I also have planned out some logistics. I am going to pack some tents, back packing supplies, and we are mostly going to camp, with the occasional stay at a motel or a hostel. Honestly, I have no idea how much it will cost to attempt a trip like this, or how long it will take me. However, I am planning on having around 15k saved, (not that I necessarily want to plan on spending all my savings in one summer),and I have no time constraints. I want to do a lot of once in a lifetime things, like Sky Dive in Vegas, Learn to Surf in California, Rent Sand buggies to drive around in the desert, hit all the "greatest" list theme parks/roller coasters ect. I have been in school for a long time, and have a lot of pent up restless to expend.

However! The thing that is stumping me, is what to do about a ride. Currently, since I am saving so much for this trip, I do not own a car. And, I am not crazy about the idea of buying a new car and putting all those miles on it. I am also not crazy about buying a used car and having it poo out on me halfway between Des Moines and San Fran. And renting a car might doesn't seem all that realistic, as I have no set schedule and will be out on the road for months. I cannot imagine a company being okay with my renting a car without knowing when I would bring it back.

Would it be realistic to think I could rent a different car every week or two as I move along from state to state? Or would that be a collasal waste of money? We are packing bikes to save on gas money when we are going to be in one place for an extended period. The car will mostly to get us from destination to destination.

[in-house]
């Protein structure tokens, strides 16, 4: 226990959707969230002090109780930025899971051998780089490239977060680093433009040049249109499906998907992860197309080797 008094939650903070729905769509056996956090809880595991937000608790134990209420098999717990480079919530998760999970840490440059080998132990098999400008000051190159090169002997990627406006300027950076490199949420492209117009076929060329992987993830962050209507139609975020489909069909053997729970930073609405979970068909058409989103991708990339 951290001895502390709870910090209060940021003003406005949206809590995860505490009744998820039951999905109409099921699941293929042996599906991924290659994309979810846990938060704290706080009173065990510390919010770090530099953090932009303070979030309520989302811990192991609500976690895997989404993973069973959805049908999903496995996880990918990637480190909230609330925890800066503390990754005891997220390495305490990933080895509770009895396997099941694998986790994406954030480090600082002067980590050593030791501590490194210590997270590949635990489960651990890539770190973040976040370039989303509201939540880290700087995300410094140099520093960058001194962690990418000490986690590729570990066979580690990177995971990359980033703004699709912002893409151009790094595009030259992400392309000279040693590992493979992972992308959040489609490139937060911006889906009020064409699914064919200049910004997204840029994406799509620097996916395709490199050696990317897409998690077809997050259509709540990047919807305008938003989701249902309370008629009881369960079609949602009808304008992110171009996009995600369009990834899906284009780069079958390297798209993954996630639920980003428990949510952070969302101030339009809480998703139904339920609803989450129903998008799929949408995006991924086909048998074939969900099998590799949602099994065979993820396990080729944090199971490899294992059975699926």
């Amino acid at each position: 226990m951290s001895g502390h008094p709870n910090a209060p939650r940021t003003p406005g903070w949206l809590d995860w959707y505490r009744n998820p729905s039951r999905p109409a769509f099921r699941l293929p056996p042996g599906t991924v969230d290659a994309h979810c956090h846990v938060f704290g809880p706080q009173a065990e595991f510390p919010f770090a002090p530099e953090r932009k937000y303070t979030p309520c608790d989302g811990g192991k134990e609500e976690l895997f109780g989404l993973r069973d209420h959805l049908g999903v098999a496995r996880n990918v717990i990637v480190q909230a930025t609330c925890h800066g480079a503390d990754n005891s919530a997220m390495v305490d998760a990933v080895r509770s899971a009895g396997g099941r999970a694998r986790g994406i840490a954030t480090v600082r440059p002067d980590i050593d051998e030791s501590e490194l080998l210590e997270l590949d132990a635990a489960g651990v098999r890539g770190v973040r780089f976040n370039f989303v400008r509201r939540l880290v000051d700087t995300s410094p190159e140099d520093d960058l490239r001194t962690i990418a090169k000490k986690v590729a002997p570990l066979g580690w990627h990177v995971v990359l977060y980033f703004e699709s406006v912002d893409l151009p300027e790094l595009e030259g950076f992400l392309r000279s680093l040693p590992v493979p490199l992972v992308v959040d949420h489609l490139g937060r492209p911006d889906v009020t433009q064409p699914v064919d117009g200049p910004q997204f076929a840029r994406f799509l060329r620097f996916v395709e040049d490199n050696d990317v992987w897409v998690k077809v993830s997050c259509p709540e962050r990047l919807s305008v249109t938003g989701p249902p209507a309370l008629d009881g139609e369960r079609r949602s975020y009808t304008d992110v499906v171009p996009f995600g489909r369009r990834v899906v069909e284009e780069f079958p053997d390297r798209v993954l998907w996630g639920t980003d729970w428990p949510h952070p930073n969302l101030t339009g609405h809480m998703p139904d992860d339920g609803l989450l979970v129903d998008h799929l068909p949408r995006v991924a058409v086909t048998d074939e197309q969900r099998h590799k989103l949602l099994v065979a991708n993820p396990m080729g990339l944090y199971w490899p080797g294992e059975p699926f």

Opinions? Any ideas I haven't even considered?
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South/Central America [09 Dec 2007|12:05pm]

[ mood | curious ]

So. I'm heading to Colombia then Guatemala in January--specifically traveling from Bogota to Santa Marta/Tayrona National Park in Colombia and Guatemala City to Santiago in Gautemala. Has anyone traveled or lived in these places? Any good advise for a first timer? Also, I recently got the required Yellow Fever vaccination, and they recommended (but not required) I get Hepatitis A and Typhoid vaccinations. What are my odds of coming in contact with these diseases? If possible, I'd rather bypass the other vaccinations--they are expensive and the Yellow Fever one made me quite sick.

Thanks Much.


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[29 Nov 2007|01:20pm]

I'll be in Portland from Jan. 5th-12th for an externship. The externship will most likely be in a building downtown and I'll need to stay somewhere where I can access easy public transportation. I've heard that there's a hostel in the Northwest section of the city that is pretty nice and safe. Is anyone from the area that can give me any feedback? I would like to avoid getting a hotel if all possible since I am a poor grad student, but I want to stay somewhere safe since I'm a mid-20s girl staying by myself. Has anyone had any experience renting a house for a week? I know Portland is a pretty progressive city and craigslist usually has a lot of temporary housing available. I am a little nervous to try but the money saved could definitely be worth it.

I would also appreciate any idea of things to do while I'm there. I know winter is pretty bleak there but I'm sure there's still some fun coffee shops/bars to check out.